PUBLIC SPACES IN HIGH-DENSITY LIVING IN SINGAPORE
Investigating contested public spaces in HDB precincts to inform the design of future very-high-density housing
National economic growth combined with forward strategic planning have been instrumental in the shaping of Singapore’s residential architecture since the early 1960s. Today, more than 80% of the population living in Singapore dwells in HDB (Housing and Development Board) public housing. Public spaces play a pivotal role in this densely built-up setting. Acting as the “glue” between the infrastructure and the private realm, public spaces not only have a regulatory effect on the sense of density in the immediate dwelling environment, they also have a positive impact on the livable quality of domestic spaces.
According to the Singapore White Paper more people are expected to look for a new home in Singapore over the next twenty years. As a result, the city-state’s built environment will be densified even further. We anticipate that, due to land limitations, public spaces on the ground will be further contested and will therefore migrate vertically into the structure of residential blocks in the form of podium terraces, rooftop gardens or sky bridges. The Housing Module’s interdisciplinary team formed by members of the ETH Chair of Architecture and the Building Process (D-ARCH, ITA) and the ETH Centre for Research on Architecture, Society & the Built Environment (CASE) focuses on the public space organization and circulation systems of high-density HDB precincts. Our research approach combines architectural analysis of the “anatomy” of public space with social science methods by observing and interviewing its users. The aim is to understand further the interplay of architectural and socio-cultural dimensions of the perception, use and appropriation of public spaces in these high-rise, high-density HDB precincts. In this process more than 30 HDB developments in Singapore have been recorded and exemplary sites have been selected as case studies for an in-depth analysis.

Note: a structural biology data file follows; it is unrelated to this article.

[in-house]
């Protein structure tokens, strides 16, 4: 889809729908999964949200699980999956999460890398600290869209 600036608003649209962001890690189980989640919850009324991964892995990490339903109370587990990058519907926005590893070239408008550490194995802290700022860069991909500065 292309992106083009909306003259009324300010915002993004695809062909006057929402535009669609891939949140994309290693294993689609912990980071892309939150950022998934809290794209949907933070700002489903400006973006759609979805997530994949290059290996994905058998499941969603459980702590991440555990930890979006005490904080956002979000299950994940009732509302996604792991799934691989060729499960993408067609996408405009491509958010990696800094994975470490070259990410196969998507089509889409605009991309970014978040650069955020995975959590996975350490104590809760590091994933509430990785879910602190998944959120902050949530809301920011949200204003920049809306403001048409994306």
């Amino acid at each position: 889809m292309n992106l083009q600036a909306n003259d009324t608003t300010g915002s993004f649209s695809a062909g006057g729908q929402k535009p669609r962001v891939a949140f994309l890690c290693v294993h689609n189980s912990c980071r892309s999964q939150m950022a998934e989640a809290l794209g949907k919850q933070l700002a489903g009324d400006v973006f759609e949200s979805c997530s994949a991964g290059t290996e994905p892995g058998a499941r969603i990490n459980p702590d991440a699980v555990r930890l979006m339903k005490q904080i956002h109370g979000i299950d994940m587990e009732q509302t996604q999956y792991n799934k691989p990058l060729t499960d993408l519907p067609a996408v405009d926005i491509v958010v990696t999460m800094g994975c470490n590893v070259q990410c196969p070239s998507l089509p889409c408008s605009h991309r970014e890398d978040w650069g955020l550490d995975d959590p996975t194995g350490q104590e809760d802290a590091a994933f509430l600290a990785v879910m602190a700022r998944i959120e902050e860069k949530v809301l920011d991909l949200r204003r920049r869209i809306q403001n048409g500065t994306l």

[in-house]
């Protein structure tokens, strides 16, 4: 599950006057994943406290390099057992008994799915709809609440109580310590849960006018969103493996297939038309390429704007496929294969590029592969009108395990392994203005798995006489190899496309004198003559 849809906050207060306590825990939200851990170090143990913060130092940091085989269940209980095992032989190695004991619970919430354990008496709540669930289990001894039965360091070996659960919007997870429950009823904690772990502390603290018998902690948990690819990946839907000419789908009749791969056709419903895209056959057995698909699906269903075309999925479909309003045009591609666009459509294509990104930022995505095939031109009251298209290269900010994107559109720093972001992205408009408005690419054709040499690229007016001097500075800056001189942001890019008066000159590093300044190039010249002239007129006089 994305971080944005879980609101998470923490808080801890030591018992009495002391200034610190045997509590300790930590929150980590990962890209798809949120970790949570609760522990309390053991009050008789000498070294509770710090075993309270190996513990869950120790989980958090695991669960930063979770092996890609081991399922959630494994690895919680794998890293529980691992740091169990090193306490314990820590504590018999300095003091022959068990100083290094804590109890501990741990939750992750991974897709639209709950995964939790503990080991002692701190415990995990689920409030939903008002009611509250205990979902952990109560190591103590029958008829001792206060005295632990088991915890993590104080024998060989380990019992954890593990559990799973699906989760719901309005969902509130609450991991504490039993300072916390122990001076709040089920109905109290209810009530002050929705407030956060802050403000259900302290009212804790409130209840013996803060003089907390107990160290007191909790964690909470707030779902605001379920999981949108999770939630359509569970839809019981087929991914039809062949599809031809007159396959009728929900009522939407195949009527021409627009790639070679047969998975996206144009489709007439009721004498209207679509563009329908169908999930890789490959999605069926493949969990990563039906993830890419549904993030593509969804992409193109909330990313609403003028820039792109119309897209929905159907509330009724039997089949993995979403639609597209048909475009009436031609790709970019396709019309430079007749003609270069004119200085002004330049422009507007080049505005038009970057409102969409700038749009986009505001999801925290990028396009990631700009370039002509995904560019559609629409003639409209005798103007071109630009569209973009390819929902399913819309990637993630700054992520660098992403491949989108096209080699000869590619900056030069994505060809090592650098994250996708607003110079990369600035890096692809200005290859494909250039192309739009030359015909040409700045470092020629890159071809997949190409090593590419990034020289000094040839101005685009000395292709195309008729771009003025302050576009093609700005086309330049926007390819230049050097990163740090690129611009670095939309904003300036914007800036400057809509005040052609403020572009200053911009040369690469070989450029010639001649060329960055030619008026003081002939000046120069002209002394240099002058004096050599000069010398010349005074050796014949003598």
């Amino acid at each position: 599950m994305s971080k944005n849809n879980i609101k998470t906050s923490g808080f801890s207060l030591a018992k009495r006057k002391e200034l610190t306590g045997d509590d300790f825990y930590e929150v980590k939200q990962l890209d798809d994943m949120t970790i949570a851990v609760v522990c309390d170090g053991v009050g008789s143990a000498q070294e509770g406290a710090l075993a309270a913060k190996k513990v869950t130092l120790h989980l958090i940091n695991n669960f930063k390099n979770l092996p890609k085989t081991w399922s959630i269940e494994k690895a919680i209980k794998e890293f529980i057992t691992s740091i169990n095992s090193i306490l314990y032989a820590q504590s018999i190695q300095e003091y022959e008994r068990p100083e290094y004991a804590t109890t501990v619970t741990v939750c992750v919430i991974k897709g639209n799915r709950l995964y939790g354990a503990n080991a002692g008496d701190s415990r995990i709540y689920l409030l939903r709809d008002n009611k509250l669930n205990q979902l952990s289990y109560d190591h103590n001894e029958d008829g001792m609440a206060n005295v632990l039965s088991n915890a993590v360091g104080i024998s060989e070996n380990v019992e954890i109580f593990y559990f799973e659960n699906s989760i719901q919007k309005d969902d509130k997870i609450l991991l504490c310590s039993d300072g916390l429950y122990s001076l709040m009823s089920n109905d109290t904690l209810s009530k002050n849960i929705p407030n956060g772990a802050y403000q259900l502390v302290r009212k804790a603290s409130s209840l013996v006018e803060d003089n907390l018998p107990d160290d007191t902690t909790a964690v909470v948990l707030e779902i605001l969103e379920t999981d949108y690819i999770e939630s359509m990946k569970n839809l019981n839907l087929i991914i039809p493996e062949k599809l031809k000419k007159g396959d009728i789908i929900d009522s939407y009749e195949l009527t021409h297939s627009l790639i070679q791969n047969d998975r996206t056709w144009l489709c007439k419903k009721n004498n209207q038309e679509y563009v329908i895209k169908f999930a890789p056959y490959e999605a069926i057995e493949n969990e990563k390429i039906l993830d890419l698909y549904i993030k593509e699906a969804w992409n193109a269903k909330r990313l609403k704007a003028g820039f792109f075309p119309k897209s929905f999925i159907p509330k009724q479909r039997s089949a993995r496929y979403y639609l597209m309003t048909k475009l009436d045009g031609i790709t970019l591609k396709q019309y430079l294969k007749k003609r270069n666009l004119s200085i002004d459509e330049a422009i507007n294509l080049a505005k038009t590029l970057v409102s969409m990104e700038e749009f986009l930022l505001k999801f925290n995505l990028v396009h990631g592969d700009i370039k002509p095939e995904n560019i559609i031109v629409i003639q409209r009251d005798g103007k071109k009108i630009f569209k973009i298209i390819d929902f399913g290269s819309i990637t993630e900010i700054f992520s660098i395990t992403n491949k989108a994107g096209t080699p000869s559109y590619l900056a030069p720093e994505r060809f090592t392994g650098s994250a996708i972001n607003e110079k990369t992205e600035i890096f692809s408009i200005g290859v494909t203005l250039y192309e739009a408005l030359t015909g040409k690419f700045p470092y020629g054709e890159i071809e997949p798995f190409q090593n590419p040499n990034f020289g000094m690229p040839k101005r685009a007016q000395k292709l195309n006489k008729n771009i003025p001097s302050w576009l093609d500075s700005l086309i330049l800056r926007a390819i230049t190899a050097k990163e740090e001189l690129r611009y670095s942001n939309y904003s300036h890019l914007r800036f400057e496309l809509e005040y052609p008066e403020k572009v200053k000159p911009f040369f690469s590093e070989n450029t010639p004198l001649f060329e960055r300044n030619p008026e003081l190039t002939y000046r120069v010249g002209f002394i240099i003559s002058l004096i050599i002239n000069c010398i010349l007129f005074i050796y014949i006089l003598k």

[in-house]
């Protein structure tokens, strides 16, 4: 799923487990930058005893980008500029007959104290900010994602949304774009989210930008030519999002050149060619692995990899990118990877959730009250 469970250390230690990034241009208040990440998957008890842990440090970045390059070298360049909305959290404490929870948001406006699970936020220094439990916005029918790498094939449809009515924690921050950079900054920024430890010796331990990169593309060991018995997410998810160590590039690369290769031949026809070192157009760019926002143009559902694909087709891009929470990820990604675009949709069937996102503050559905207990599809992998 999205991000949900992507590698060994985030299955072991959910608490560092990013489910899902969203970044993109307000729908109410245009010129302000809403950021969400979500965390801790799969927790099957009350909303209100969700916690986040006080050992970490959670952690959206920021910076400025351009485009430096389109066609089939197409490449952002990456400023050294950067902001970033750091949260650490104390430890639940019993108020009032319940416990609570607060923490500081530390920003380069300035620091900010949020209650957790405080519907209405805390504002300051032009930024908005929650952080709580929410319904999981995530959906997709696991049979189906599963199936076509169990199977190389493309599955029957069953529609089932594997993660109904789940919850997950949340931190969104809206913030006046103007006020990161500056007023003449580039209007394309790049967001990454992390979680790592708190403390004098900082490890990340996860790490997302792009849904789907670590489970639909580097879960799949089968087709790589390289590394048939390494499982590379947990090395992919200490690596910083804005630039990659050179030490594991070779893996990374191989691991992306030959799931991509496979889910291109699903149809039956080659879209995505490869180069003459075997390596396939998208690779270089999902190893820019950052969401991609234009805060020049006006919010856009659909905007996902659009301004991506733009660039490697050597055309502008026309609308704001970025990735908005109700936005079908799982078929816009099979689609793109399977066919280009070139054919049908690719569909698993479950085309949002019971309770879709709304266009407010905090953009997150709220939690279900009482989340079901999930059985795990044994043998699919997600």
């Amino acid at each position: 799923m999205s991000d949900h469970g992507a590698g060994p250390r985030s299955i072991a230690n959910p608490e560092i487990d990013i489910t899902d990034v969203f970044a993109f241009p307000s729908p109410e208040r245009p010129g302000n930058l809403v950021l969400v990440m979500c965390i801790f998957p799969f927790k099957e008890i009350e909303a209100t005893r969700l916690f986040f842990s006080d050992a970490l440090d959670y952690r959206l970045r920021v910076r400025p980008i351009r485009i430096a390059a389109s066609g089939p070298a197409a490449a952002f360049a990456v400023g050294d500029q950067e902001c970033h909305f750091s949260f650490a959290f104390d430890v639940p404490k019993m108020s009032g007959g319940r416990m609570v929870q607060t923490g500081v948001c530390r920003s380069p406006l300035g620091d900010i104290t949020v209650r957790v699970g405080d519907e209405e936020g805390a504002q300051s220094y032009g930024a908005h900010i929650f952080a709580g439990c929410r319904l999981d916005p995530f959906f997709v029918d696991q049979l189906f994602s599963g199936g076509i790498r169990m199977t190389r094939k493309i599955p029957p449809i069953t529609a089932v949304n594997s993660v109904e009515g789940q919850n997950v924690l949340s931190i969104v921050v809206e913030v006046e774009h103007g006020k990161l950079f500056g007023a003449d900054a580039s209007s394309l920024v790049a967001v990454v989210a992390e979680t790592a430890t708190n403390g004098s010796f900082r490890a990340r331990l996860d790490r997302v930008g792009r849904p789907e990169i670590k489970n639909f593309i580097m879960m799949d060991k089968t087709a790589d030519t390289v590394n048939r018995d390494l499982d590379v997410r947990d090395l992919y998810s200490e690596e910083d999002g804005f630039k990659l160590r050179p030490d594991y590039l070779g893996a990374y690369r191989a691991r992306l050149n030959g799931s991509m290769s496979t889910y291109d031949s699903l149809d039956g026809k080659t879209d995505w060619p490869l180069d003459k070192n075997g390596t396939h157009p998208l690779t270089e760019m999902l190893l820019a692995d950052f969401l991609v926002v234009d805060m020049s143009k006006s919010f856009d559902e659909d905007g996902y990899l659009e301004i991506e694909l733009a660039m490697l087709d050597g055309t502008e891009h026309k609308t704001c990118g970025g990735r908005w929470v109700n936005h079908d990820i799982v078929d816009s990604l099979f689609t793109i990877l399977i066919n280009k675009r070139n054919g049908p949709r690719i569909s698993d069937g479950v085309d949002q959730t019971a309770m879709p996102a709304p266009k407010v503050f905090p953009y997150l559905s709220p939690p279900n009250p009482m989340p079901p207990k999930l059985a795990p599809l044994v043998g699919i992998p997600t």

The anticipated findings of this study have the potential to contribute to the design and production of high-density housing in Singapore as well as in related living contexts.